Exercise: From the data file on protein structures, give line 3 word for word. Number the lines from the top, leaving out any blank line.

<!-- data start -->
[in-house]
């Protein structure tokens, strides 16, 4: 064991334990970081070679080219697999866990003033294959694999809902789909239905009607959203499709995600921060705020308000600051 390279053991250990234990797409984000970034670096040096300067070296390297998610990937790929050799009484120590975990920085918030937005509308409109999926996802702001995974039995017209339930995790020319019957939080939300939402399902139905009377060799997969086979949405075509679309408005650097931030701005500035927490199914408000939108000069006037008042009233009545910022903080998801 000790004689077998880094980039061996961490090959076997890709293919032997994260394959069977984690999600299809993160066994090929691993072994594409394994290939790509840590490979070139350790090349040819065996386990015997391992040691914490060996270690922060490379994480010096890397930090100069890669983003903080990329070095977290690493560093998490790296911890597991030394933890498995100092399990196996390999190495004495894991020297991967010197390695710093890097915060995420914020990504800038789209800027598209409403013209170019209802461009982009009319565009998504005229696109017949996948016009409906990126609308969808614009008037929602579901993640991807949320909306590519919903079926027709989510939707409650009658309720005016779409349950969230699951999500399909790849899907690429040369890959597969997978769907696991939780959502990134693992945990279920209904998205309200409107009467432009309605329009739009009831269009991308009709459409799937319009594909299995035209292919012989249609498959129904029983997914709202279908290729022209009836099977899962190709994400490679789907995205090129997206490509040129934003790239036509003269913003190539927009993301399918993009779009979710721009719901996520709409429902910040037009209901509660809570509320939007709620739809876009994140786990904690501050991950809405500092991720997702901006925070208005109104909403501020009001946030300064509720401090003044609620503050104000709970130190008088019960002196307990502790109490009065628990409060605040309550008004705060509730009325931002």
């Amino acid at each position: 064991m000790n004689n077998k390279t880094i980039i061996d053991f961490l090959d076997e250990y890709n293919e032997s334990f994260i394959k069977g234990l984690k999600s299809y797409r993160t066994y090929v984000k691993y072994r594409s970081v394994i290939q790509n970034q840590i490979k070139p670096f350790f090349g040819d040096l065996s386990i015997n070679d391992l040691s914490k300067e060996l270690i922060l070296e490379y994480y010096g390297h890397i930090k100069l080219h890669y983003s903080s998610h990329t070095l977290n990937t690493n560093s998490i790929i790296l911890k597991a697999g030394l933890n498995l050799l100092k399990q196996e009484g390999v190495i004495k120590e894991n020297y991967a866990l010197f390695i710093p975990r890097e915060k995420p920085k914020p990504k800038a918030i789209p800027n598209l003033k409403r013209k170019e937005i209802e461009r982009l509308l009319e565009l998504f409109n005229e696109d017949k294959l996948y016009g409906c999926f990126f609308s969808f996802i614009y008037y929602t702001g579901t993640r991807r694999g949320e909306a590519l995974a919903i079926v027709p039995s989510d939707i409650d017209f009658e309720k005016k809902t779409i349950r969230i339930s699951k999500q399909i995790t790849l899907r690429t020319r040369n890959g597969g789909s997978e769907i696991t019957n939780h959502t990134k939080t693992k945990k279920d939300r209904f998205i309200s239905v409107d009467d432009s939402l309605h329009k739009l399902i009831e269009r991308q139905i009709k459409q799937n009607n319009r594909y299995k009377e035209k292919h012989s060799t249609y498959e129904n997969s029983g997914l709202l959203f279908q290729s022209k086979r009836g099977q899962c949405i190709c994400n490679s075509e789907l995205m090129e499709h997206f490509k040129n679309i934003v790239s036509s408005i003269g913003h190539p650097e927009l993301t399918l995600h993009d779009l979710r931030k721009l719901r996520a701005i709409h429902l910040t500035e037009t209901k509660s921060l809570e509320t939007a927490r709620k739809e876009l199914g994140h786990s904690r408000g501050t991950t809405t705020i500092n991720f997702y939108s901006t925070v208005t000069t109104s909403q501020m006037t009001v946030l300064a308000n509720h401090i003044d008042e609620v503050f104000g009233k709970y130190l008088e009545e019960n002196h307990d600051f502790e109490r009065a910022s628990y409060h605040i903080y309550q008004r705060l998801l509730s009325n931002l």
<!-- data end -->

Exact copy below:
């Amino acid at each position: 064991m000790n004689n077998k390279t880094i980039i061996d053991f961490l090959d076997e250990y890709n293919e032997s334990f994260i394959k069977g234990l984690k999600s299809y797409r993160t066994y090929v984000k691993y072994r594409s970081v394994i290939q790509n970034q840590i490979k070139p670096f350790f090349g040819d040096l065996s386990i015997n070679d391992l040691s914490k300067e060996l270690i922060l070296e490379y994480y010096g390297h890397i930090k100069l080219h890669y983003s903080s998610h990329t070095l977290n990937t690493n560093s998490i790929i790296l911890k597991a697999g030394l933890n498995l050799l100092k399990q196996e009484g390999v190495i004495k120590e894991n020297y991967a866990l010197f390695i710093p975990r890097e915060k995420p920085k914020p990504k800038a918030i789209p800027n598209l003033k409403r013209k170019e937005i209802e461009r982009l509308l009319e565009l998504f409109n005229e696109d017949k294959l996948y016009g409906c999926f990126f609308s969808f996802i614009y008037y929602t702001g579901t993640r991807r694999g949320e909306a590519l995974a919903i079926v027709p039995s989510d939707i409650d017209f009658e309720k005016k809902t779409i349950r969230i339930s699951k999500q399909i995790t790849l899907r690429t020319r040369n890959g597969g789909s997978e769907i696991t019957n939780h959502t990134k939080t693992k945990k279920d939300r209904f998205i309200s239905v409107d009467d432009s939402l309605h329009k739009l399902i009831e269009r991308q139905i009709k459409q799937n009607n319009r594909y299995k009377e035209k292919h012989s060799t249609y498959e129904n997969s029983g997914l709202l959203f279908q290729s022209k086979r009836g099977q899962c949405i190709c994400n490679s075509e789907l995205m090129e499709h997206f490509k040129n679309i934003v790239s036509s408005i003269g913003h190539p650097e927009l993301t399918l995600h993009d779009l979710r931030k721009l719901r996520a701005i709409h429902l910040t500035e037009t209901k509660s921060l809570e509320t939007a927490r709620k739809e876009l199914g994140h786990s904690r408000g501050t991950t809405t705020i500092n991720f997702y939108s901006t925070v208005t000069t109104s909403q501020m006037t009001v946030l300064a308000n509720h401090i003044d008042e609620v503050f104000g009233k709970y130190l008088e009545e019960n002196h307990d600051f502790e109490r009065a910022s628990y409060h605040i903080y309550q008004r705060l998801l509730s009325n931002l």